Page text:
House prices rise nationally in November, with further gains expected for 2021, says CoreLogic

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House prices have continued to rise nationally in the face of the coronavirus-driven recession.

Property analysts no longer expect 10 to 20 per cent declines in house prices, and expect that if the virus remains under control in Australia prices will rise more by early next year.

After gains in October, CoreLogic’s national index recorded a second consecutive monthly rise in November, with dwelling values up 0.8 per cent over the month and 3.1 per cent over the year.

CoreLogic’s head of residential research Eliza Owen said this showed a “new recovery trend” following a 2.1 per cent drop in Australian home values between April and September.

“The results suggest continued momentum in the housing market,” Ms Owen said.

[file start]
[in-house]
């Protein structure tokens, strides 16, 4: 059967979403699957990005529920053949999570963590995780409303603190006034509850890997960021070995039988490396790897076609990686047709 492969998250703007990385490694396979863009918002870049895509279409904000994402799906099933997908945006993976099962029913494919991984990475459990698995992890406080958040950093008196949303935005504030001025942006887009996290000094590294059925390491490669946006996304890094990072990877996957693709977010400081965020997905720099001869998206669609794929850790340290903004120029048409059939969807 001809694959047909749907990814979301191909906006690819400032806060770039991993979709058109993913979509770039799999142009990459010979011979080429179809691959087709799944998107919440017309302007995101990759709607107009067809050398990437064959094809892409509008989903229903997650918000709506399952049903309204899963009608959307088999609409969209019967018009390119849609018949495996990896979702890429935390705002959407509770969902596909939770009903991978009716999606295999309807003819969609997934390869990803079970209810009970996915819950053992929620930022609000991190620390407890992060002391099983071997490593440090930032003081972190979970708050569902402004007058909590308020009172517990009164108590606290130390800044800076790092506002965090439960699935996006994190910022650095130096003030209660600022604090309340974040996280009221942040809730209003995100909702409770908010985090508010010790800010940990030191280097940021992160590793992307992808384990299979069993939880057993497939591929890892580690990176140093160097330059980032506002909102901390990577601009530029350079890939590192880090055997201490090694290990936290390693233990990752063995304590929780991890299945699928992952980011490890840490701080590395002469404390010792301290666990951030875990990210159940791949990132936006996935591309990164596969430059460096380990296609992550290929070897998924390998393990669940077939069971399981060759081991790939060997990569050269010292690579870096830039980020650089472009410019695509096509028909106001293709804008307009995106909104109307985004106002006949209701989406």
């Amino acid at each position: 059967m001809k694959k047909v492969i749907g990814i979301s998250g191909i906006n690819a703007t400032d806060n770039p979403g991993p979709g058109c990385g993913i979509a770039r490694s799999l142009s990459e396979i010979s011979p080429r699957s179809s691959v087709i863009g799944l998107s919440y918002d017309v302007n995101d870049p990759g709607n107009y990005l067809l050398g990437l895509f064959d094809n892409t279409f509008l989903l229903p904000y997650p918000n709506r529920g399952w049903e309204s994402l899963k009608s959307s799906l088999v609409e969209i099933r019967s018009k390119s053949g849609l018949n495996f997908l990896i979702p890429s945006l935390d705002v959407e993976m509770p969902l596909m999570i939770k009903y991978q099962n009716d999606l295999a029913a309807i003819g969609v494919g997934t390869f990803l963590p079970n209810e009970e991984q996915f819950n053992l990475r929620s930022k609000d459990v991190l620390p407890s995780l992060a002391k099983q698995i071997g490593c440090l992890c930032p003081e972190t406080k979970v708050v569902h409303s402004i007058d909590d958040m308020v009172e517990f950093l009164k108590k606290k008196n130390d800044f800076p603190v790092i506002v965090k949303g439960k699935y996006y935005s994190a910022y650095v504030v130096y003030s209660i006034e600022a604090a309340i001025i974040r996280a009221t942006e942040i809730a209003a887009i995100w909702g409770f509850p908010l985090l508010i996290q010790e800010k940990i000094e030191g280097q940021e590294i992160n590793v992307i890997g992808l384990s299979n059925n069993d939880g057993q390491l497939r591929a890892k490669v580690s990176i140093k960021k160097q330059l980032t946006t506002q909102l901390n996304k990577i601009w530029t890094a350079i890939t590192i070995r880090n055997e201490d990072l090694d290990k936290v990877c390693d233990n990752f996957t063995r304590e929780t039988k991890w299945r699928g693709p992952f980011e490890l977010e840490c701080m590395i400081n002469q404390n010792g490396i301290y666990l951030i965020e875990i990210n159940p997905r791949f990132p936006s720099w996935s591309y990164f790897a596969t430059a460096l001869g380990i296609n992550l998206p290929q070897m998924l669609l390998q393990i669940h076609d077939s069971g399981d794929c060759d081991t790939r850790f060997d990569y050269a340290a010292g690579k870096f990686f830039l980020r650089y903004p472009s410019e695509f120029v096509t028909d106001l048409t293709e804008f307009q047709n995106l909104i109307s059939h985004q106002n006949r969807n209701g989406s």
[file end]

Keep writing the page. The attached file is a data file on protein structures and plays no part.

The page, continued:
“Sydney, Melbourne and Brisbane have risen by less than 1 per cent over the month, while all the smaller capital cities have risen by more than 1 per cent.”

Ms Owen said while “it does seem difficult to reconcile the biggest recession we’ve been through since the 1930s with an increase in house prices”, it was not uncommon for property values to rise during negative economic shocks.

Often when there are increases in unemployment the Reserve Bank steps in to lower interest rates, making it cheaper for people to buy homes.

The RBA is expected to leave the cash rate on hold at its record-low rate when it announces its decision later today.